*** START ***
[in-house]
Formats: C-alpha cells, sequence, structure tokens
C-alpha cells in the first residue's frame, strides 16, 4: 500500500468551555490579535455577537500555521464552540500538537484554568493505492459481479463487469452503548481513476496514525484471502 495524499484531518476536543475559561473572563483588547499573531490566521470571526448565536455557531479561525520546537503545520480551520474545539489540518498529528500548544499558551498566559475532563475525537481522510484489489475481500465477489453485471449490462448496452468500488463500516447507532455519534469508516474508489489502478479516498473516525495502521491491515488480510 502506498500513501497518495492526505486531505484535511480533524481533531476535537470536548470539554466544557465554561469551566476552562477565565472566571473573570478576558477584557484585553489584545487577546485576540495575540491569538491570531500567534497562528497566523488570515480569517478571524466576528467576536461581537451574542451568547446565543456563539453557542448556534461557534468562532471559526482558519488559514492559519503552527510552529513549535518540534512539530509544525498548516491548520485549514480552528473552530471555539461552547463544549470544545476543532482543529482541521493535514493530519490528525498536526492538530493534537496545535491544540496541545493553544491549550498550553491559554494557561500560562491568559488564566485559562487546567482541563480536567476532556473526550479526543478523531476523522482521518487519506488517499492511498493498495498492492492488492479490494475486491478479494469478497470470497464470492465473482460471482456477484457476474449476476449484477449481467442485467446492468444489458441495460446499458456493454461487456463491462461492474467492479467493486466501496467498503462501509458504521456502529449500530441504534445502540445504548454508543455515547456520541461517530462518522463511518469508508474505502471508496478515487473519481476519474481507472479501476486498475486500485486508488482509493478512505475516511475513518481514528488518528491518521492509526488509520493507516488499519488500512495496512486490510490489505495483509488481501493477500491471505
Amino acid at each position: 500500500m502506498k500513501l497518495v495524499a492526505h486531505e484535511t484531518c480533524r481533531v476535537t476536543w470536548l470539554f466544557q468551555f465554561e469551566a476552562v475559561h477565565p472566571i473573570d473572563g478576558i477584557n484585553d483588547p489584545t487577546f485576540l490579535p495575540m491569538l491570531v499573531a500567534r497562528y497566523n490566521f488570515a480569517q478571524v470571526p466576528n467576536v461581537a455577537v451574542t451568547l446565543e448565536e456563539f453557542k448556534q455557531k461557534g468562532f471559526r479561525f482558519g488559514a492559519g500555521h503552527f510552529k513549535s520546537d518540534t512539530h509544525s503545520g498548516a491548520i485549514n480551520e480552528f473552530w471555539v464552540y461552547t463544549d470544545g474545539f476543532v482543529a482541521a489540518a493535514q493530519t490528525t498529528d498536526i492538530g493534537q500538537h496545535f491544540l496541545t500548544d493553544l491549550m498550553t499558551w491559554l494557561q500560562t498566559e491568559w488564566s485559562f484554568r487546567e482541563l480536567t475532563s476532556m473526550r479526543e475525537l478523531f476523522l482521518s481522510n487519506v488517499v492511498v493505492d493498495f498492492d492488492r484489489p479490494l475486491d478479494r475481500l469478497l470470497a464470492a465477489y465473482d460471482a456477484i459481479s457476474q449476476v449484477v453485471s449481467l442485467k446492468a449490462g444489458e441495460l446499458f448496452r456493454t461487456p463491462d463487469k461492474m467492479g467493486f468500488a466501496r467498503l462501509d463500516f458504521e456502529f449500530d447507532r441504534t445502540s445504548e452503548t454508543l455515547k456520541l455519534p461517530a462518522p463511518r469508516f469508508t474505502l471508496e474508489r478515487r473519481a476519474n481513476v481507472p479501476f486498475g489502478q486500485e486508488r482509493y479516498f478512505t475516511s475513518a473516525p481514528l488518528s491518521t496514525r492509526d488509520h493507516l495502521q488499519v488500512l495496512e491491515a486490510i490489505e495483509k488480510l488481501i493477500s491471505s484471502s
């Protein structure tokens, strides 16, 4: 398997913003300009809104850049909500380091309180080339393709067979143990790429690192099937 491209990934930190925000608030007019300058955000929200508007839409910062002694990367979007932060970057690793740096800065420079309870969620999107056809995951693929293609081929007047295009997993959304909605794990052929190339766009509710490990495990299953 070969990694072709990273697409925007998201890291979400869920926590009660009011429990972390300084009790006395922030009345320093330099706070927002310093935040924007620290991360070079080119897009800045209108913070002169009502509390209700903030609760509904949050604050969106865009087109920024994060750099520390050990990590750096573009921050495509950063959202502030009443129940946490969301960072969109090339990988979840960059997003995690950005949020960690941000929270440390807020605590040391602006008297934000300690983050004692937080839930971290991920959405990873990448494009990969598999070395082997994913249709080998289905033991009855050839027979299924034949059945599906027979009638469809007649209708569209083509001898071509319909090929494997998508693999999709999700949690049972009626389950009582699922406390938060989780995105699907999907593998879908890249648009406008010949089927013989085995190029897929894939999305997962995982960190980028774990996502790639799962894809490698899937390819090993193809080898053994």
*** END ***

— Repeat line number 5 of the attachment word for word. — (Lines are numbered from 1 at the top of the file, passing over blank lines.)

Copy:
């Protein structure tokens, strides 16, 4: 398997913003300009809104850049909500380091309180080339393709067979143990790429690192099937 491209990934930190925000608030007019300058955000929200508007839409910062002694990367979007932060970057690793740096800065420079309870969620999107056809995951693929293609081929007047295009997993959304909605794990052929190339766009509710490990495990299953 070969990694072709990273697409925007998201890291979400869920926590009660009011429990972390300084009790006395922030009345320093330099706070927002310093935040924007620290991360070079080119897009800045209108913070002169009502509390209700903030609760509904949050604050969106865009087109920024994060750099520390050990990590750096573009921050495509950063959202502030009443129940946490969301960072969109090339990988979840960059997003995690950005949020960690941000929270440390807020605590040391602006008297934000300690983050004692937080839930971290991920959405990873990448494009990969598999070395082997994913249709080998289905033991009855050839027979299924034949059945599906027979009638469809007649209708569209083509001898071509319909090929494997998508693999999709999700949690049972009626389950009582699922406390938060989780995105699907999907593998879908890249648009406008010949089927013989085995190029897929894939999305997962995982960190980028774990996502790639799962894809490698899937390819090993193809080898053994």